Mira a los calles de oro. El Chuco.
Las cosas que nos duelen más, son las cosas que no podemos entender.
It’s a familiar spot we like to visit, all of us together. It’s always been us. I like We—Me, Brenda, and Paco, just being ourselves. It’s us. The moon looks like a piece of cheese as usual, but the air doesn’t smell like it normally does. It smells musky, like something is hanging, waiting to bite. Entonces…
“Jaime, pórtate bien,” Brenda says, annoyed.
“Brenda, come on, this isn’t even scary,” I say.
“You wanna know something about this place?” Paco asks Brenda teasingly.
“This is what happened.” Paco likes to be dramatic. “So, according to the old man that owns this farm, the KKK used to be here. In those white robes and the pointy hats. Serio.”
“Jaime, are you hearing this?” And now they are both being dramatic.
“Paco, I don’t get it.” What sort of joke is this? Khaji Da is humming around; I don’t think he understands either.
“Mira,” Paco likes to puff up his chest when he really gets into his stories. “Okay, so they used to bring the black people that they thought were raping their little girls. And then they’d shoot them, right here.” He points at this vacant spot near one of the fences.
“Why are we here?”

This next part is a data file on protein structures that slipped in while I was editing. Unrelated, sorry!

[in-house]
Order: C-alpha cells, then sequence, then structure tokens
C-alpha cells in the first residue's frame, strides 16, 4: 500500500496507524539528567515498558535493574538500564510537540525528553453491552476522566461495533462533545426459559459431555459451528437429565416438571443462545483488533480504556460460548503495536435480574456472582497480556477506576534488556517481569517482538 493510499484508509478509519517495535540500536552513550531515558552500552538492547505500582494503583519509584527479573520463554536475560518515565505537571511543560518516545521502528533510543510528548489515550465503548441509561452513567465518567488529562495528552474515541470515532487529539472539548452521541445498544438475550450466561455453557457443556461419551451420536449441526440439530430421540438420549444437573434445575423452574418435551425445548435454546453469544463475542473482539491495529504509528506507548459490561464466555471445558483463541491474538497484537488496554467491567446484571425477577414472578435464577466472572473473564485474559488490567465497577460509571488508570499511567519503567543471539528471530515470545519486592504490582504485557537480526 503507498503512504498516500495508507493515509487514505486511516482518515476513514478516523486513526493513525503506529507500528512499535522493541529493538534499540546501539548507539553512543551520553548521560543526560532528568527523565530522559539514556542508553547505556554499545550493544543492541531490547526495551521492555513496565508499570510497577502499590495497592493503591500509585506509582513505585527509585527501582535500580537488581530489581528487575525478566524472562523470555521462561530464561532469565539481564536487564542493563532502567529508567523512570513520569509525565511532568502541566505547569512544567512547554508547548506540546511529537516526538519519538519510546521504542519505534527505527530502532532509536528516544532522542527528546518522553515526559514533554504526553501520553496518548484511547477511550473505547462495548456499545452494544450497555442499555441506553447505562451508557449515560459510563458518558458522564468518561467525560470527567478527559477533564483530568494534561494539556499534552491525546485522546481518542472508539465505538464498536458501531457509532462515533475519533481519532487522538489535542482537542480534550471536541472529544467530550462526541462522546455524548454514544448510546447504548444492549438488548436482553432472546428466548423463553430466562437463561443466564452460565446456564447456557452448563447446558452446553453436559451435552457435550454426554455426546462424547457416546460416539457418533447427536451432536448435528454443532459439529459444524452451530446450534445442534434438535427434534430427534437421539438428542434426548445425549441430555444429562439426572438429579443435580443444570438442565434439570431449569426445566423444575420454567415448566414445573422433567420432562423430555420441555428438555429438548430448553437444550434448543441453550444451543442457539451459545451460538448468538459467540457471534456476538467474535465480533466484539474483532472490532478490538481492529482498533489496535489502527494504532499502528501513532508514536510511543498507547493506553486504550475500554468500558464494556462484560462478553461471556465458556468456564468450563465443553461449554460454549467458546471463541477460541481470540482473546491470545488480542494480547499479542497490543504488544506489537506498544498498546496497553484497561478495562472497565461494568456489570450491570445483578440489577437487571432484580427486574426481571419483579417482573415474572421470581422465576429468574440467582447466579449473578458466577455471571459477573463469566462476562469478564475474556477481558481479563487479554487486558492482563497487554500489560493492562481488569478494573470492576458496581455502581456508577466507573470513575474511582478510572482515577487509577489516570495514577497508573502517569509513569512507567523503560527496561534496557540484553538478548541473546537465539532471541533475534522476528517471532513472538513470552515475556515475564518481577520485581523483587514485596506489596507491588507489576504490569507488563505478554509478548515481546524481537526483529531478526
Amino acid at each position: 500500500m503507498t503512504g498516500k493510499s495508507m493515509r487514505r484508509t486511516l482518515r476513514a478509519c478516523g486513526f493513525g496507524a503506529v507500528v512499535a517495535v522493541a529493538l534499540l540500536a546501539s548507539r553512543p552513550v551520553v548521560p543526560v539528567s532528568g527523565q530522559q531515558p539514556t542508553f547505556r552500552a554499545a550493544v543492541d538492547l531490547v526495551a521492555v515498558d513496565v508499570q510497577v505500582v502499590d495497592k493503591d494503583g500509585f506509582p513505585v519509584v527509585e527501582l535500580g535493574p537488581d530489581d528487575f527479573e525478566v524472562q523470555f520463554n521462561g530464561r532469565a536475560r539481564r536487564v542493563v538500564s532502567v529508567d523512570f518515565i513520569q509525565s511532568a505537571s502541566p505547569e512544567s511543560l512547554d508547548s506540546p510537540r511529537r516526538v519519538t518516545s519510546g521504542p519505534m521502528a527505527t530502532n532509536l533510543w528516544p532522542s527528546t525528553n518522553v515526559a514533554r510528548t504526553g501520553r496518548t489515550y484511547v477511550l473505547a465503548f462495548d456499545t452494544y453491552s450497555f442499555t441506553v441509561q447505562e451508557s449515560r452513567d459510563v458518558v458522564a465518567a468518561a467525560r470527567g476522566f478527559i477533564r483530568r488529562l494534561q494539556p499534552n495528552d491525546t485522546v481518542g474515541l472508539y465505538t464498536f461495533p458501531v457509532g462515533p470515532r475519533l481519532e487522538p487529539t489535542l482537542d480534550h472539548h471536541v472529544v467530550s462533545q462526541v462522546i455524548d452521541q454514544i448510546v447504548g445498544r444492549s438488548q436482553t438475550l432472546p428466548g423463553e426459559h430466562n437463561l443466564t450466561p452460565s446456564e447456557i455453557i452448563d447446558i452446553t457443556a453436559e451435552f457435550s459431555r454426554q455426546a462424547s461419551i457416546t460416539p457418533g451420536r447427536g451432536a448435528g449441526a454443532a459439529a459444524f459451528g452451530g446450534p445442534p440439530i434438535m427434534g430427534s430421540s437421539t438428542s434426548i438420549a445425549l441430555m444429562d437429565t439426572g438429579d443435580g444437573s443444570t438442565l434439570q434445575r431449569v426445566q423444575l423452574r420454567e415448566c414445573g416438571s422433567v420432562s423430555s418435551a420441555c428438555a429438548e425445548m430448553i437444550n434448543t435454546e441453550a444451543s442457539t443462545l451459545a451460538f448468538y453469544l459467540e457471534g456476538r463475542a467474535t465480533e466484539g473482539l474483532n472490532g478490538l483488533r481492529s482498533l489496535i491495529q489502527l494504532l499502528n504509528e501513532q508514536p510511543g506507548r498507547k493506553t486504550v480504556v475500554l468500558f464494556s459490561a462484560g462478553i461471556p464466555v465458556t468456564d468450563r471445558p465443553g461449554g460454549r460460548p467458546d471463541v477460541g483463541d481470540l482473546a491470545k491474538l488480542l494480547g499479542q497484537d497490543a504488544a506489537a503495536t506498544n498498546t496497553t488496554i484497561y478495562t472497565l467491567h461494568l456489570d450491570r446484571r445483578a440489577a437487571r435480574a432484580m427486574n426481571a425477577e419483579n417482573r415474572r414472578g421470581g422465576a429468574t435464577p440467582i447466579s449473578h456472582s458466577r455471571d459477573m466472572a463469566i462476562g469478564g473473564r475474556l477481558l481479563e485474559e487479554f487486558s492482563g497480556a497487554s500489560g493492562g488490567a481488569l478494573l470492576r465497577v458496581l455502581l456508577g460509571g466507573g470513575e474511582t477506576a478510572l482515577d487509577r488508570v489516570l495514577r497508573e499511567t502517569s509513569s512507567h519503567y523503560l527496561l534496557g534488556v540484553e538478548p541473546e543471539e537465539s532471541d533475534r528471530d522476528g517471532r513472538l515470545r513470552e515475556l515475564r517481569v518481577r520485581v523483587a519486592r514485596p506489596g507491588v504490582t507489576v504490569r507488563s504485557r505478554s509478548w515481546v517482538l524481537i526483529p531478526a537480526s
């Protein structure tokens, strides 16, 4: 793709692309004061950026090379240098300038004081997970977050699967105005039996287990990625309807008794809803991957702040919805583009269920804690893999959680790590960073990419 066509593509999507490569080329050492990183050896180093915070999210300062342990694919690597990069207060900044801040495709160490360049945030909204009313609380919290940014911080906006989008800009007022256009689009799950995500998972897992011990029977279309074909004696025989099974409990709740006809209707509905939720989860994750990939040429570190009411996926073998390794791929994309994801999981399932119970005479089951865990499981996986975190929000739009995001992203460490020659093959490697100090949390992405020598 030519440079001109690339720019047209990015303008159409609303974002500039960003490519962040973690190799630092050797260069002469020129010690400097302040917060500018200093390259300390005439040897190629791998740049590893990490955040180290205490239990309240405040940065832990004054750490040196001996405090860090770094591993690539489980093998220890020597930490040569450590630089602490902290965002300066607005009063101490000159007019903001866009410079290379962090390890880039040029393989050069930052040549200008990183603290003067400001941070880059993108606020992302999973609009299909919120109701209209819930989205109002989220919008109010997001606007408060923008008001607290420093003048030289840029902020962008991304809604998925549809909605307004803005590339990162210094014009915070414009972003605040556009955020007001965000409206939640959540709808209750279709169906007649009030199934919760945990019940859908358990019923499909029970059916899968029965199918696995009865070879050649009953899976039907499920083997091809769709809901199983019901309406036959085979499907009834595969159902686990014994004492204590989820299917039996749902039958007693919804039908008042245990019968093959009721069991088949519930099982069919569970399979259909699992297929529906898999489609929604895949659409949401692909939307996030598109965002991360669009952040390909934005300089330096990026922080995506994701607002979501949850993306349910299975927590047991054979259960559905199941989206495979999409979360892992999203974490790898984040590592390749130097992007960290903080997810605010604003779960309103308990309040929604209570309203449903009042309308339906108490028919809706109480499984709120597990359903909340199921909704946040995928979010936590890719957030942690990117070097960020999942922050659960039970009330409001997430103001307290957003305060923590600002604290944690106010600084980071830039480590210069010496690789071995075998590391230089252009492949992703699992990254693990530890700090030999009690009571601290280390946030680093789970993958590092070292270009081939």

“Because I am trying to scare you into holding me.”
“You sure you don’t want to go to this one, Jaime?” Tim asks.
“I don’t usually go to this store. We could go there,” I say, pointing at the other store across the street. “I know the lady in there. Known her for years.”
Tim can speak Spanish; I’ve heard him speak Spanish before. But that doesn’t really matter here. I can see it in the faces of the people around us—they already know he doesn’t belong.
“Hola Jaime; ¿qué necesitas?” The woman I know, Señora Rosalinda, greets me.
“Hola Señora.” I look at Tim, and for a second I hate the way he’s looking at the store. That second stretches out longer the more I look at him.
I should start looking back at Señora Rosalinda.
“Necesito masa y los frijoles pintos que están allí,” I say, pointing at the glass. I can hear Tim’s footsteps moving further and further away.
“¿Sólo eso? Esa es una pequeña lista ¿qué no?” La Señora starts looking at Tim and I can feel my face turning red with embarrassment.
“Estoy viendo… solamente Señora.” It doesn’t sound right when Tim says it.
I really want to know why I’m angry.
“Did I do something wrong?”
“No,” I lie.
“It’s just that…” he trails off. He’s doing it again.
“Nothing’s wrong.” I smile, but I don’t think he’s convinced.
“You wanna know why I didn’t want us to go into the other store?”
“Once, when I was younger—” I lick my lips and lift my head before looking back down. “Well. Let’s just say that the guy in there isn’t nice.”
Tim’s face changes a bit. If you don’t hang around someone too much, you don’t really catch these kinds of things. But I notice it right now, and so does Khaji Da.
Tim turns away from me. “You could have just told me that, Jaime.”
“Yeah.” I could have.
School is easy. Even the college parts, strangely enough.